Infrastructure Engineering - Theses
Now showing items 1-12 of 407
Multispectral and Hyperspectral Remote Sensing of Canopy Nitrogen Concentration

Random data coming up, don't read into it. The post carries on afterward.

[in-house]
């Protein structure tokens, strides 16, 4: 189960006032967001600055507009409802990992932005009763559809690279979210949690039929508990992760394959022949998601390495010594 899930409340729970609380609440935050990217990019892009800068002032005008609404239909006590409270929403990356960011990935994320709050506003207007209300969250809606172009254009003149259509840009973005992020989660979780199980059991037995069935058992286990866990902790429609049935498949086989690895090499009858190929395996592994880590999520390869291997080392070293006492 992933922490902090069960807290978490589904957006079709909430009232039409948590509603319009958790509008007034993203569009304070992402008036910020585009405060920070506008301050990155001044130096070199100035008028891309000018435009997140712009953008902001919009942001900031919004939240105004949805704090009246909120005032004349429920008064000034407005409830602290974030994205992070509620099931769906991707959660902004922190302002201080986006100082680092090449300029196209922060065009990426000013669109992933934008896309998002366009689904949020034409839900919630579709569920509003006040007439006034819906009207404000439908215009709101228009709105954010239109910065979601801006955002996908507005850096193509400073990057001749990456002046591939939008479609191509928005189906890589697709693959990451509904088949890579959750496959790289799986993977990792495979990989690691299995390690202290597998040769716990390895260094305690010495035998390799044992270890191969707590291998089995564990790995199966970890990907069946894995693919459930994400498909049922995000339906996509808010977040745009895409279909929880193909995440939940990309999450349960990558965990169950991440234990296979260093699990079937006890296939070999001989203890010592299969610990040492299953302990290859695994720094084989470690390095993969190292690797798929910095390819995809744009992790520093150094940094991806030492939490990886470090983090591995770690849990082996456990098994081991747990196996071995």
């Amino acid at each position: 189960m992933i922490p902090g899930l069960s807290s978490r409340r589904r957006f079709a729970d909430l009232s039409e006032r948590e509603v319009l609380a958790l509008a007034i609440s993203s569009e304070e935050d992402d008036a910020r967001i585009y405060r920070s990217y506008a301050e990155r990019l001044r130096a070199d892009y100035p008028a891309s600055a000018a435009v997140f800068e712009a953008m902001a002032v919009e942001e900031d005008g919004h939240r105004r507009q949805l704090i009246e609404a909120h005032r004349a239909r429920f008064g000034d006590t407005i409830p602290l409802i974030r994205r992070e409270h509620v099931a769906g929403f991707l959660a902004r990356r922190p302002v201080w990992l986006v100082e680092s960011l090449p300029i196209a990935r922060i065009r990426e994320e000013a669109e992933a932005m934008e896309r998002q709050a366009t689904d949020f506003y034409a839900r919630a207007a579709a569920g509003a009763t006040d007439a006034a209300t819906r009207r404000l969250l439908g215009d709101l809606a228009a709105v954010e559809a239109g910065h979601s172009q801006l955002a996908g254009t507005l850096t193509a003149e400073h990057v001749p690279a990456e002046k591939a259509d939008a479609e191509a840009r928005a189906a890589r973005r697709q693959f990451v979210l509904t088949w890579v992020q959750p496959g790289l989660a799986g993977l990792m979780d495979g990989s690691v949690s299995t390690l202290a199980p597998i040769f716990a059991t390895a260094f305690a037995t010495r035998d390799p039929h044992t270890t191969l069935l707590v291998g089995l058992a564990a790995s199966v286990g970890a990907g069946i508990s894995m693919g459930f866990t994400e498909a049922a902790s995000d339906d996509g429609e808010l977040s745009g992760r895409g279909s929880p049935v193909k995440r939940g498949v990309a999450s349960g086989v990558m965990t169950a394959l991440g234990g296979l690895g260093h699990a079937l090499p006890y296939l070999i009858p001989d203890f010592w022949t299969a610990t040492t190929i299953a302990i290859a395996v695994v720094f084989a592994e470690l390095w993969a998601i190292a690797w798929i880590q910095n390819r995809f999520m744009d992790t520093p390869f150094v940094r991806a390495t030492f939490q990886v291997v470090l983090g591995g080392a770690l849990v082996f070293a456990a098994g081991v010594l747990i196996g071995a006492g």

The concept of nitrogen (N) fertilizer optimization is central to achieving the dual objective of optimizing the crop yield while reducing the environmental impact in precision agriculture. Canopy nitrogen concentration (CNC) is a measure of crop N status that can be instrumental in mapping the crop N requirement in space and time to optimize N fertilizer application. Beyond the cropland, CNC information is vital in monitoring the ecosystem functioning through its linkage with carbon and nitrogen stocks. Remote sensing offers a rapid, non-destructive and cost-effective way of measuring the CNC status of the crops in contrast to the time-consuming, destructive and costly laboratory measurements. Therefore, based on the linkage between CNC and canopy reflectance, many remote sensing models have been proposed for CNC estimation. However, their mapping capability is greatly influenced by confounding factors such as biomass, canopy architecture, and soil background, which vary with growth stages, seasons and crop type, limiting their broader adoption and application. Therefore, this thesis proposes robust CNC remote sensing models that are deployable to cost-effective sensors. There are many multispectral CNC indices, but little is known about their robustness across a wide range of contrasting growth stages and seasons. Chapter 3 assesses the robustness of the eighteen widely used multispectral indices for CNC sensing with an aim of enhancing the current understanding of their performance. The results indicate that almost all the indices exhibit a similar level of correlation with CNC when applied at individual growth stages; however, the multispectral index vs. CNC relationship is growth-specific and varies significantly across the growth stages. Therefore, this unstable relationship leads to significant performance drops when evaluated against the pooled data. It is found that the majority of the CNC indices respond to CNC and biomass together with an even more consistent association with biomass than CNC. Furthermore, some growth stages exhibit a very high correlation (up to 0.90) between observed CNC and biomass which may further obscure the identification and development of robust CNC indices when only limited growth conditions are incorporated. Among the selected indices, only the photochemical reflectance index (PRI) exhibited a consistent, albeit low, association with CNC. Motivated by the limitations identified in Chapter 3, Chapter 4 implements an exhaustive search to optimize the 2-4 waveband based multispectral indices for CNC. This search incorporates a wide range of growth stages in seasons of two crop types, ryegrass (irrigated) and barley (rainfed). The results show that although the best waveband combination changes with season and crop type, the visible spectrum, especially the blue region, exhibited consistent sensitivity to CNC. The newly developed 4-waveband index (ND4) is a more skillful predictor with stronger linearity with CNC than its 2-waveband counterpart (ND2). In addition, ND4 effectively reduces the predictive loss when broader wavebands are used compared with ND2. Furthermore, the issue of biomass and canopy structure influence has been significantly reduced in both ND2 and ND4 compared with the pre-existing indices considered due to the use of a diverse data set in the index development process. Chapter 5 explores the full potential of the information-rich hyperspectral data by employing state-of-the-art statistical, machine learning (ML) and deep learning (DL) techniques to model CNC. Models to predict aboveground biomass (AGB) were also developed to characterize the canopy N status across the growth cycles using the ‘CNC dilution’ effect. These modelling approaches include partial least squares regression (PLSR), random forest (RF), 1D and 2D convolution neural networks (CNN), together with comparison against multispectral indices, ND4 and soil-adjusted vegetation index (SAVI) for CNC and AGB, respectively. The results indicate that 1D CNN is the best and its performance is followed by the PLSR model. These models are more robust and generalizable than their hyperspectral counterpart RF and 2D CNN. The multispectral ND4 index exhibits performance comparable to the PLSR in the test dataset but with lower generalizability. In general, the models underperform in low canopy cover for CNC and under the high biomass for AGB prediction. Furthermore, intercomparison among the spectral regions shows that the visible spectrum is a more informative input for the CNC models while the near-infrared (NIR) spectrum is for AGB models. The thesis provides an enhanced understanding of the robustness of multispectral indices for CNC estimation. The proposed multispectral indices in this thesis only employ 2-4 wavebands and are consistently sensitive to CNC across contrasting growth conditions. In addition, this research also investigates the potential and limitations of the hyperspectral models to estimate CNC and AGB.